Across the bridge from Green Gate is Granary Island. Crops used to be stored in more than 300 granaries on this island. You can see their ruins now, as most of them were destroyed in WWII.

I stopped for breakfast at Nana’s Pierogarnia. The staff was very friendly and the food was delicious.

If you continue walking, you will see Milk Can Gate. Two towers of this gate have cylindrical shapes, reminding people of milk cans. Its aim was to defend the city in the past.

The Polish Maritime Museum was established in 1962. It is dedicated to gathering, researching and preserving artifacts and documents concerning ship transport, international trade, fishing, and culture of people working at sea, rivers, and those ashore – as well as the dissemination of knowledge on maritime history of Poland and its economy through the ages. I did not go in the museum, but I did pass by it.

SS Soldek was a Polish coal and ore freighter. She was the first ship build in Szczecin after World War II and the first seagoing ship completed in Poland. The name was given in honor of Stanislaw Soldek, one of the shipyard’s shock workers. The ship is currently preserved as a museum ship as part of the National Maritime Museum collection.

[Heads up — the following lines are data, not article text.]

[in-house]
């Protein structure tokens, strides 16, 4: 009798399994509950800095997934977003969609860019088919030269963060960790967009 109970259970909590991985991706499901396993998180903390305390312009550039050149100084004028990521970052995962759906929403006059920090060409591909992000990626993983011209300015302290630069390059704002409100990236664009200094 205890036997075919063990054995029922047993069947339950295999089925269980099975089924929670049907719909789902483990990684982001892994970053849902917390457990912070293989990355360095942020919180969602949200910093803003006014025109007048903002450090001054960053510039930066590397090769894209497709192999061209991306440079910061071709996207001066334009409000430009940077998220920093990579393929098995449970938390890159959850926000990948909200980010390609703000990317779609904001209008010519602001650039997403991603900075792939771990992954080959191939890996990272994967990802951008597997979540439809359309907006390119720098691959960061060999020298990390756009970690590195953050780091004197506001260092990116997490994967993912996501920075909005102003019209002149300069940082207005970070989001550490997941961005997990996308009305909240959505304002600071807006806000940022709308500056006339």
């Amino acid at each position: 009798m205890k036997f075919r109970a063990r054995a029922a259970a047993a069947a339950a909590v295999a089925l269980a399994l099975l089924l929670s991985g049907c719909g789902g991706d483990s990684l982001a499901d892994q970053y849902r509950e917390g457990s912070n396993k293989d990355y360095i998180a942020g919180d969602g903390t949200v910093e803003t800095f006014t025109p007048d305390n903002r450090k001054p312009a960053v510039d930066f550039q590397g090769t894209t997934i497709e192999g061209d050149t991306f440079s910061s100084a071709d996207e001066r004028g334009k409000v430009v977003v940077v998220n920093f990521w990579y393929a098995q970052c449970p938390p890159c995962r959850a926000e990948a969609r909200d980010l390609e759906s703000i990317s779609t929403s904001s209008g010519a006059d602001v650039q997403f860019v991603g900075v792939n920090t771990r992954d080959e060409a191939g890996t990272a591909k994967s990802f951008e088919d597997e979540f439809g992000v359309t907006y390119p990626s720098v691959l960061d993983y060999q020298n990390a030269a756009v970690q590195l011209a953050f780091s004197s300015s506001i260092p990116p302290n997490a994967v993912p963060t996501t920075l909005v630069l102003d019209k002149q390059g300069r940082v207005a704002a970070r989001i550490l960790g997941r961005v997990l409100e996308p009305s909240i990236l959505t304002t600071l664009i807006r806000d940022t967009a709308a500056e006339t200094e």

Next to the Museum is the Polish Baltic Philharmonic, which is a concert hall that hosts regular concerts and annual festivals.

If you continue on this side of the river you will reach the Ferris Wheel and Gdansk sign. This is a fabulous spot to take photos. The AmberSky Ferris Wheel is something fun to do to get a great view of the city.

On the other side of the river, I went to the Museum of the Second World War, which opened in 2017. You could easily spent 3+ hours in this museum. I highly recommend spending the extra 5PLN for the excellent multilingual audio-guide, which senses where you are and tells you what you are looking at. The heart of the museum is the permanent exhibition which is split into three parts – The Road to War, The War’s Long Shadow, and The Horrors of War. The building consists of three major spheres, which symbolically represent the connection between the past (museum), present (current outside surroundings), and future (40-meter tall leaning tower with a glass facade).

Down the road is the Museum of the Polish Post. You can see various exhibitions about the history of the Polish post in this museum, including the collection of documents from WWII.

Heading back to the river, I came upon Swan Tower. This Gothic tower used to be a part of the city fortifications and now serves as a seat of the Polish Marine Club.